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Indian Education- Suicide–Madura beats

Summer is not only ‘cruelest’ season with rising heat and water connected problems to people but also it is a ‘ testing’ time for many young students who dream of bright future and decent life. This is also a peak season for suicide- related incidents for secondary and higher secondary as well as competitive exam writing youth. Whenever results are declared, one may find failures or average performers committing suicides due to depression and inability to sustain reality of failure in the exams.

Rise in numbers

According to the American College Health Association (ACHA), the suicide rate among young adults ages 15 – 24 has tripled since 1950s and suicide is the second most common cause of death among college students.( College and Teen Suicide Statistics, by Jackie Burrell, updated November 03, 2018, verywellmind.com) . As stress is a major factor, many lack coping skills and find ways to come out of trauma. Warning signs include academic problems, depression, mood swings,withdrawal, feeling of hopelessness,disregard for personal appearance, increased substance use, increased risk-taking and/or an obsession with death.

India has one of the world’s highest suicide rates for youth aged 15 to 29 according to 2012 Lancet report. (Every Hour one student commits suicide in India, Devanik Saha, updated May 08, 2017, hindustantimes.com) According to data available from National Crimes Records Bureau(NCRB) ,2015, every hour, one student commits suicide.

Flaws in the system

Student life is one of the most vulnerable phase in the life of human being. Adolescent characteristics like personal relations, swings in moods, desires and fears of future and aspirations or goals make youth react quickly to incidents which they are not prepared to face. Failures in Board Exams, competitive entrance exams, job related exams adversely affect the mental health and drive many to attempt suicide.

One of the major cause is the system of present education which gives undue weight to marks, rankings, widening differences of good and bad schools and colleges and lack of quality education to all. The rich elite pay heavily for getting their children educated in reputed institutions while poor are forced to study in ‘ government’ institutions where the basic infrastructure is woefully lacking. The teachers in elite institutions are well- equipped with knowledge and are paid for their labor while ordinary school and college teachers are both underpaid and under – equipped in training students. Thus, when the students face competitive exams at the All India Level, elite and rich students fare better than poor rural students.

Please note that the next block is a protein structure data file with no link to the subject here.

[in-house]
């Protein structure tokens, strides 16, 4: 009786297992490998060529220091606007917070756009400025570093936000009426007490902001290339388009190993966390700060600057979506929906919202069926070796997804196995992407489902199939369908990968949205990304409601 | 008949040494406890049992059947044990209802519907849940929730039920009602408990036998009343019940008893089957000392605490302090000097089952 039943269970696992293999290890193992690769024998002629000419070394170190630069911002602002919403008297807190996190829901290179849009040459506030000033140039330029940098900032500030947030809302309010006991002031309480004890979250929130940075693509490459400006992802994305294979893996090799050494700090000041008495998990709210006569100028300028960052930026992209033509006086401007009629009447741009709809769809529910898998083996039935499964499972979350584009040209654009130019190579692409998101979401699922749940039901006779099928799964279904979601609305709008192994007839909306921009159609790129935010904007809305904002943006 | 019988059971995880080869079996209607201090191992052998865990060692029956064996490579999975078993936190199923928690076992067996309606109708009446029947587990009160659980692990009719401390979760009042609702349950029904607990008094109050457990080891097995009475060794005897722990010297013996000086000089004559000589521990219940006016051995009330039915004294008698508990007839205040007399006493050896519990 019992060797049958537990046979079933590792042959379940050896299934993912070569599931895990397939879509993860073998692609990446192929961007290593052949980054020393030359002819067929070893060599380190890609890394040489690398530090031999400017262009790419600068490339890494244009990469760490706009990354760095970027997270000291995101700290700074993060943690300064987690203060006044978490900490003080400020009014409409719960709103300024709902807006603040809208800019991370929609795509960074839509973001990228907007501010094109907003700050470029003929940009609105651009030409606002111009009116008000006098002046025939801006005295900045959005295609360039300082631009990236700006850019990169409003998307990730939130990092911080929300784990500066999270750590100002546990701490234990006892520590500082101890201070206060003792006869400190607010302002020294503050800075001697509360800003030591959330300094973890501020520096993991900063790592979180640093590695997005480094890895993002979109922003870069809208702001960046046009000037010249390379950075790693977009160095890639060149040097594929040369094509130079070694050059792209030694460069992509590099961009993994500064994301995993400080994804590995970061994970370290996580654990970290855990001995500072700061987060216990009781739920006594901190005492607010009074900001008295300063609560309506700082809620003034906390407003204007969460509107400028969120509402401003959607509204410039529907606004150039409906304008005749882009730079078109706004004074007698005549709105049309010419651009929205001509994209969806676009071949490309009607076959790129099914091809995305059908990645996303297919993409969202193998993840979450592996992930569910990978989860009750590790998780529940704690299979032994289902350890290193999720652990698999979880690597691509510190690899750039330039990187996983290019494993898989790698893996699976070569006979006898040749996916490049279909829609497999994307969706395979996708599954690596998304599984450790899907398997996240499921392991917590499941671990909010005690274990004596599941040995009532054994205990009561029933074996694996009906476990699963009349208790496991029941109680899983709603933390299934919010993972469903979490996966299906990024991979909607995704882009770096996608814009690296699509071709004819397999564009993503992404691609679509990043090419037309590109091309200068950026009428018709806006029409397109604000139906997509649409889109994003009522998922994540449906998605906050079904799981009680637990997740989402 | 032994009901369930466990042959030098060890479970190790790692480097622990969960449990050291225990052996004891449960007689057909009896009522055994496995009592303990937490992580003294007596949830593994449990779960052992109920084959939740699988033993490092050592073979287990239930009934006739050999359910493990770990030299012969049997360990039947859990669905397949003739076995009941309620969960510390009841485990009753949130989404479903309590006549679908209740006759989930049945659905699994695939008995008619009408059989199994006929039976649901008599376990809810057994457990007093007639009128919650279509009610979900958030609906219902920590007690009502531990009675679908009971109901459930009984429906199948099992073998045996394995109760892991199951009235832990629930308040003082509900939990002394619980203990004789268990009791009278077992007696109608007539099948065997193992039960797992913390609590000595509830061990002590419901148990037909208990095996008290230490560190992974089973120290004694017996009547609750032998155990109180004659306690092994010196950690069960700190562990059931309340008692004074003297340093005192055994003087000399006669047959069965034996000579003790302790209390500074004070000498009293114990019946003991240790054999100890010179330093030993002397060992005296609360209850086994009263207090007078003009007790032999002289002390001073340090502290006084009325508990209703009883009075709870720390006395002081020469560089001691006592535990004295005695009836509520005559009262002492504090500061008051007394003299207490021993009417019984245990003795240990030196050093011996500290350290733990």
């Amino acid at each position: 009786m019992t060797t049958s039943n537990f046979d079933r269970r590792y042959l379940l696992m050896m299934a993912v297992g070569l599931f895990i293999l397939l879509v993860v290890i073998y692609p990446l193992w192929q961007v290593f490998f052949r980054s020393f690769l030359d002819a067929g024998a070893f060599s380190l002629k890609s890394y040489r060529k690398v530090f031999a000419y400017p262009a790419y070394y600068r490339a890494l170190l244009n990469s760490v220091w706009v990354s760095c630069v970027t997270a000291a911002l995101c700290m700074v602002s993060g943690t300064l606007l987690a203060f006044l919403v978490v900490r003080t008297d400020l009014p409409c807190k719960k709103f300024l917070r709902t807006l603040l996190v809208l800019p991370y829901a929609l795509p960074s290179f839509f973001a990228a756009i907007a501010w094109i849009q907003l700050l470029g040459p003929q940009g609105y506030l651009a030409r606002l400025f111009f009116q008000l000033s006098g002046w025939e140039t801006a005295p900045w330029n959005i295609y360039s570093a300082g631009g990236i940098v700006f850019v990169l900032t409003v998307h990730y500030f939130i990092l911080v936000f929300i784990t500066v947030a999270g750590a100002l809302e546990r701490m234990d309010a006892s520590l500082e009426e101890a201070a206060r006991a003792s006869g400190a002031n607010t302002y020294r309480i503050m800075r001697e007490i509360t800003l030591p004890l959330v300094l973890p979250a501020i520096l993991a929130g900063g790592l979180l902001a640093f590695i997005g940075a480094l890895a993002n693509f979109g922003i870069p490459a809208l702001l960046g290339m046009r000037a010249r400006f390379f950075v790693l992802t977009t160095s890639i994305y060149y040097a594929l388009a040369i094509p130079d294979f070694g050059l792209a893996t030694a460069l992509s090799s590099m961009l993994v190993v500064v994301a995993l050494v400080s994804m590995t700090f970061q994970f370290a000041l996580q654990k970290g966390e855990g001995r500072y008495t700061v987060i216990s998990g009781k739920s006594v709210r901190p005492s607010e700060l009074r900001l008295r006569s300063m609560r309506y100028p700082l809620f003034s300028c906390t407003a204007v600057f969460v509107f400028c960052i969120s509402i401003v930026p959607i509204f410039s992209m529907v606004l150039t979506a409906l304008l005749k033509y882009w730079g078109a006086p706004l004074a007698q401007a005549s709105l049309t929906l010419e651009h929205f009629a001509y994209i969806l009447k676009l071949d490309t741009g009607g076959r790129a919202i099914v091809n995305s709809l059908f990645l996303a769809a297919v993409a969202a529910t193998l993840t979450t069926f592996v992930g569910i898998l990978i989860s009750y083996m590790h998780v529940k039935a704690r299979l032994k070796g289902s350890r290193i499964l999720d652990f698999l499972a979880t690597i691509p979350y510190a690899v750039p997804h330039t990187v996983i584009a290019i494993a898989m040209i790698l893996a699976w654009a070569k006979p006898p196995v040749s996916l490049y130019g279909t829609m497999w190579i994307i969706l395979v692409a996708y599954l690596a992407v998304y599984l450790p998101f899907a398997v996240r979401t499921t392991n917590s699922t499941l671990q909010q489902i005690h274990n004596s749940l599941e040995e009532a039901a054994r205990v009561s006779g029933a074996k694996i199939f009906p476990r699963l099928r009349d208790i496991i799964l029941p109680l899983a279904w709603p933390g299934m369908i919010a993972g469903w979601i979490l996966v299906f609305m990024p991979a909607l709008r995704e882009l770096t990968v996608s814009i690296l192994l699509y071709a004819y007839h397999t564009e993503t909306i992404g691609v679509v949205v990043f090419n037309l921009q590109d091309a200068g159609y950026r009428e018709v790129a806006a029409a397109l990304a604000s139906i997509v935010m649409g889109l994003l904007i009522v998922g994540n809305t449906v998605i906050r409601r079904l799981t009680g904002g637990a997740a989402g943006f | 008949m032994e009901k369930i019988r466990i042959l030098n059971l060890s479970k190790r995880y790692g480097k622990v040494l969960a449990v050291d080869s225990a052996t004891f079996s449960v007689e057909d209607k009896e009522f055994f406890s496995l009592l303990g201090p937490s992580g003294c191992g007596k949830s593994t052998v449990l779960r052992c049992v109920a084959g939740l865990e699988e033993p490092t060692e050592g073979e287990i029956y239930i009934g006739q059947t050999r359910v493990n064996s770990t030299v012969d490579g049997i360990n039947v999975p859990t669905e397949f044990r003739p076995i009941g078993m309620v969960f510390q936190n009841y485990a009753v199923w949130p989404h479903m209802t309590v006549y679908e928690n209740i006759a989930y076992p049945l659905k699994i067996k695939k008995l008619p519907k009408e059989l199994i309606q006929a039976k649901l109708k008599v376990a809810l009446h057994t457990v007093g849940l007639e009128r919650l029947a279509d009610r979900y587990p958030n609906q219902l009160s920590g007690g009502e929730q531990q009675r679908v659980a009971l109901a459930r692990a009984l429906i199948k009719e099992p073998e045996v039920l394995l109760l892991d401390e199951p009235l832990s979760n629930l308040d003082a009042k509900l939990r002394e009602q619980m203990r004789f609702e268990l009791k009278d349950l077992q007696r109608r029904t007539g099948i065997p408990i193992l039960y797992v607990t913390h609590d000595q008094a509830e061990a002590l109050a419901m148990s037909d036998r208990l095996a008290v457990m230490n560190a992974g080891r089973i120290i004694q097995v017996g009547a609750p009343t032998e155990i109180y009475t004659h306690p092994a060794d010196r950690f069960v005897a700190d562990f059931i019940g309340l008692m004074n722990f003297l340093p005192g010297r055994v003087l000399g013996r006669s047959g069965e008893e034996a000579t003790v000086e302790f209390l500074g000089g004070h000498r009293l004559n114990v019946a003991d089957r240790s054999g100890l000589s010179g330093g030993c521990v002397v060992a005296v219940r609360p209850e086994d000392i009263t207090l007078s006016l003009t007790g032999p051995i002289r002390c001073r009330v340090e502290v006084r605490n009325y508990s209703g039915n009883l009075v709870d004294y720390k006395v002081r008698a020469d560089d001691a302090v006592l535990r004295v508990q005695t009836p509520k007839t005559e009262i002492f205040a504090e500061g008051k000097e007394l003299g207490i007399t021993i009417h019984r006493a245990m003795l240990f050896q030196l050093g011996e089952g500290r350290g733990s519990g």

Capitalist education

Knowledge has become ‘capital’ and teachers with higher educational achievements are recruited by corporate institutes who pay them more than most government teachers. That is why, students from corporate college like Narayana, Sri Chaitanya in Andhra and Telengana, Academies at Kota, FIITJEE and others in west and north India have good chance of cracking JEE Mains and Advanced rather than those who study in ordinary rural schools and colleges. These rustic students are denied good quality education. Hence, their desperation is more and due to chances of failures, they are more prone towards committing suicides. Opportunity for education is more for the rich.

Inclusive education

As long as private educational institutions exist, only some students get chance of good learning skills and face competition with skill and tact. Those who cannot afford money to spend for education will have to struggle to compete. Government should take complete responsibility to educate every child till the completion of post- graduate studies. All the students must be given equal importance and trained well- learned teachers should be appointed in all levels of schools and college institutes. Inclusive education without any sort of discrimination must be implemented and vacancies should be filled. A student should be given the freedom to choose any career of his/ her . Evaluation must be made on the interest of student to learn and marks or ranks should not be the basis of entering an institution. Constant mental support by parents and teachers, instilling confidence, emphasizing the fact that there are number of alternatives to choose from and driving depression and hopelessness from the student will immense help to avoid the thought of committing suicide.

A healthy country thrives only when its young population is healthy and educated in every respect. Present commercialisation of education is dividing and destroying youth power. Urgent steps are needed to curb the growing instances of committing suicides in the event of failures.

Sheshu Babu is a political commentator


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